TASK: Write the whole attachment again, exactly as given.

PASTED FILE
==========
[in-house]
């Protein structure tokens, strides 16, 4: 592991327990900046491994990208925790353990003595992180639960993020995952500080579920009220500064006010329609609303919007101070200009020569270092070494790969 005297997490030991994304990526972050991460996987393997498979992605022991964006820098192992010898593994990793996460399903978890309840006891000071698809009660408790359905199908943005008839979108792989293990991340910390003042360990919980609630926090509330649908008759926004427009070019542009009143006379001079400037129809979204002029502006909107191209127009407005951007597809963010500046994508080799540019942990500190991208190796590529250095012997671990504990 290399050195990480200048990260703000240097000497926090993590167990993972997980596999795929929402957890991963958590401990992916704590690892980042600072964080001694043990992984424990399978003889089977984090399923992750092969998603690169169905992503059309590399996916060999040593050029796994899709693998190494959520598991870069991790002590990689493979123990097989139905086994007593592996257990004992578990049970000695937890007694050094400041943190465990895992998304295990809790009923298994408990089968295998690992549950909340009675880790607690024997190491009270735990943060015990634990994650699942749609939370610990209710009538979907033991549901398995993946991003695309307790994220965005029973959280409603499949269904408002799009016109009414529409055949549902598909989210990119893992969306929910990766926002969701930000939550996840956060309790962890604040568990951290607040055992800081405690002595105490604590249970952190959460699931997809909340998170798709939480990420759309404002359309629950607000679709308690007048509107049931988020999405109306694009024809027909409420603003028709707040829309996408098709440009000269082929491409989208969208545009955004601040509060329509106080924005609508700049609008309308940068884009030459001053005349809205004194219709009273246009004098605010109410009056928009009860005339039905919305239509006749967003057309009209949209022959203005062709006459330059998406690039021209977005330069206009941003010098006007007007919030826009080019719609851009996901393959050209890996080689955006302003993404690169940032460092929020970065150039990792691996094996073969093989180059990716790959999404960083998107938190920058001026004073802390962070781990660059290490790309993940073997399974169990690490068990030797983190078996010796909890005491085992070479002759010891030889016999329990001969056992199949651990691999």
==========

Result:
[in-house]
């Protein structure tokens, strides 16, 4: 592991327990900046491994990208925790353990003595992180639960993020995952500080579920009220500064006010329609609303919007101070200009020569270092070494790969 005297997490030991994304990526972050991460996987393997498979992605022991964006820098192992010898593994990793996460399903978890309840006891000071698809009660408790359905199908943005008839979108792989293990991340910390003042360990919980609630926090509330649908008759926004427009070019542009009143006379001079400037129809979204002029502006909107191209127009407005951007597809963010500046994508080799540019942990500190991208190796590529250095012997671990504990 290399050195990480200048990260703000240097000497926090993590167990993972997980596999795929929402957890991963958590401990992916704590690892980042600072964080001694043990992984424990399978003889089977984090399923992750092969998603690169169905992503059309590399996916060999040593050029796994899709693998190494959520598991870069991790002590990689493979123990097989139905086994007593592996257990004992578990049970000695937890007694050094400041943190465990895992998304295990809790009923298994408990089968295998690992549950909340009675880790607690024997190491009270735990943060015990634990994650699942749609939370610990209710009538979907033991549901398995993946991003695309307790994220965005029973959280409603499949269904408002799009016109009414529409055949549902598909989210990119893992969306929910990766926002969701930000939550996840956060309790962890604040568990951290607040055992800081405690002595105490604590249970952190959460699931997809909340998170798709939480990420759309404002359309629950607000679709308690007048509107049931988020999405109306694009024809027909409420603003028709707040829309996408098709440009000269082929491409989208969208545009955004601040509060329509106080924005609508700049609008309308940068884009030459001053005349809205004194219709009273246009004098605010109410009056928009009860005339039905919305239509006749967003057309009209949209022959203005062709006459330059998406690039021209977005330069206009941003010098006007007007919030826009080019719609851009996901393959050209890996080689955006302003993404690169940032460092929020970065150039990792691996094996073969093989180059990716790959999404960083998107938190920058001026004073802390962070781990660059290490790309993940073997399974169990690490068990030797983190078996010796909890005491085992070479002759010891030889016999329990001969056992199949651990691999």